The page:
Flying is typically the start to a wonderful adventure. Jumping onto a plane and taking off to a foreign world is magical; however, the post-flight aches and pains created by flying are no way to begin a holiday.
Continuously shrinking plane seats wreak havoc on the neck, shoulder, back, hips and legs. And the lack of humidity in the cabin can lead to dehydration, which causes muscles to cramp and tense even further.
Luckily, yoga is the perfect antidote to cramped seating pains. Along with drinking plenty of water to remain hydrated, yoga is an excellent pre-flight practice to prepare your body for what lies ahead.
Next time you’re getting ready for a long-haul flight, try this simple and quick pre-flight yoga routine. Your body will thank you later.
Another great in-your-seat remedy for shoulder and back pain is to take Eagle arms (or full Eagle pose, if you’re practicing before your flight).
Give yourself a big hug with one arm crossed over the other. Walk your hands as close toward each other as possible on your back. Relax your shoulders down away from your ears.
You can stay here or, keeping the cross of your arms, bring either the front of your hands or the back of your hands to touch in an Eagle bind. Extend your elbows up toward the ceiling and then press your forearms away from your face to really open up the space behind your shoulder blades.
Hold for a few long, deep breaths before switching the cross of your arms.
An excellent, full-body posture to prepare you to fly is Downward Facing Dog. This all-encompassing pose will lengthen your full back body, including the neck, shoulders, upper, middle and lower back, hamstrings, and calves.
Start on all fours in a tabletop position, with your shoulders aligned over your wrists and your hips aligned over your knees. Tuck all tens toes underneath and lift your hips up high toward the ceiling to create the shape of an upside-down V with your body.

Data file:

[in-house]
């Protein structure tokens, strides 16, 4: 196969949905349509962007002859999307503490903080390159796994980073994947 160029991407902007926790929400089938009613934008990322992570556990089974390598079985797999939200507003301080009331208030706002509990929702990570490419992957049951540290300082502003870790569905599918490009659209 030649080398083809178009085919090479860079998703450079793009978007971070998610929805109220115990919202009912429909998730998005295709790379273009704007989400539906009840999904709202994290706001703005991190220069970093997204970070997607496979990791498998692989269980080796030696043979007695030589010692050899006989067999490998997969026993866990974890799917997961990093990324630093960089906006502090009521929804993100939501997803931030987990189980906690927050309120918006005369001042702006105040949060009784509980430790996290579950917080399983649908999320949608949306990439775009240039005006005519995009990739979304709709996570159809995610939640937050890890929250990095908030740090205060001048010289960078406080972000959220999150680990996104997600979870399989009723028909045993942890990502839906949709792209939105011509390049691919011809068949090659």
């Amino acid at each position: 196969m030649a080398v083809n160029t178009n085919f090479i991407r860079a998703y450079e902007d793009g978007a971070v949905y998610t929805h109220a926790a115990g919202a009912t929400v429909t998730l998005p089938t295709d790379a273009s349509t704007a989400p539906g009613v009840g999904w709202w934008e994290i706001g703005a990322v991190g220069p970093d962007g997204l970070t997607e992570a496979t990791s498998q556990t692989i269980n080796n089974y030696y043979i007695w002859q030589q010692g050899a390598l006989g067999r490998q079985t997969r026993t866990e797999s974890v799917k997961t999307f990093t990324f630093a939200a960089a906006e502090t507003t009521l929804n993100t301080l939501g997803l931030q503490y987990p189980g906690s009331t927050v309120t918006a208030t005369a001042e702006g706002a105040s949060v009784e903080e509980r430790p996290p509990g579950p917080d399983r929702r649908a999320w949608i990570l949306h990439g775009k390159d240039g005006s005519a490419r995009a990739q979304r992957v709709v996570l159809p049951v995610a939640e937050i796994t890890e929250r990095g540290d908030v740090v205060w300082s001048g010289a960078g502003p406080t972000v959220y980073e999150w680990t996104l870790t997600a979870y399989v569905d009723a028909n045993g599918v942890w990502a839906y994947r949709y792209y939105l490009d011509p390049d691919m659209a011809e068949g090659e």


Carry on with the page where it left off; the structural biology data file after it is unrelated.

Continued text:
Adjust the distance between your hands and feet as necessary. Spread your fingers wide and press down firmly into your hands. Soften your shoulders away from your ears and reach your sit bones toward the sky.
Press your thighbones back behind you and soften the weight of your heels toward the earth. Take any movements that feel natural and organic in your body.
You can pedal out your feet, bending into one knee at a time or lift one leg up toward the sky. Relax into this stretch throughout your whole body.
Asymmetrical Forward Fold
Let’s face it: sitting down for any extended period of time is a definite recipe for back pain, with the usual suspects being contracted and tense quadratus lumborum (huge muscles running down the lower back).
A simple and effective posture to relax and release these often-taut muscles is a Forward Fold, however an asymmetrical one. Here's how to do it:
- Stand one foot onto a block or stack of books and forward fold over your legs. You’ll notice that the raised foot will also create a raised hip, which is exactly what you want.
- Surrender into that space on your lower back that is stretching and, when you’re ready, place your prop underneath the other leg.
The tiny seats of a plane create tension in the hips and groin when you stay seated for long periods of time. To alleviate this, stretch out this area before flying.
Bound angle pose is the perfect option to open and soften these muscles. Start seated on the floor and bring the soles of your feet to touch pointing your knees out to the sides of you. Draw your heels in as close toward your seat as feels comfortable, and lengthen your spine to the ceiling.
You can sit up onto a block or cushion and stay as you are or, if you would, like you can forward fold your torso over your legs to create a deeper opening.
Sitting in the same position for extended periods of time, creates a constant state of contraction in your hip flexors. This simple action can create a plethora of problems including low back and hip pain and tightness.
Plan ahead for this problem by practicing Anjaneyasana before a flight.
This low lunge position stretches deeply into the muscles of the hip flexors to keep them supple and ready for a flight. Start standing and take a huge step back with your right foot so that you take up at least 80% of your mat.
Relax your right knee down to the floor and rise up onto your fingertips or place your hands onto blocks. Lengthen your spine up toward the ceiling and relax the weight of your hips down toward the floor.
You can even bend deeper into your front knee to move further into the stretch. Relax into the opening and switch sides when you feel ready.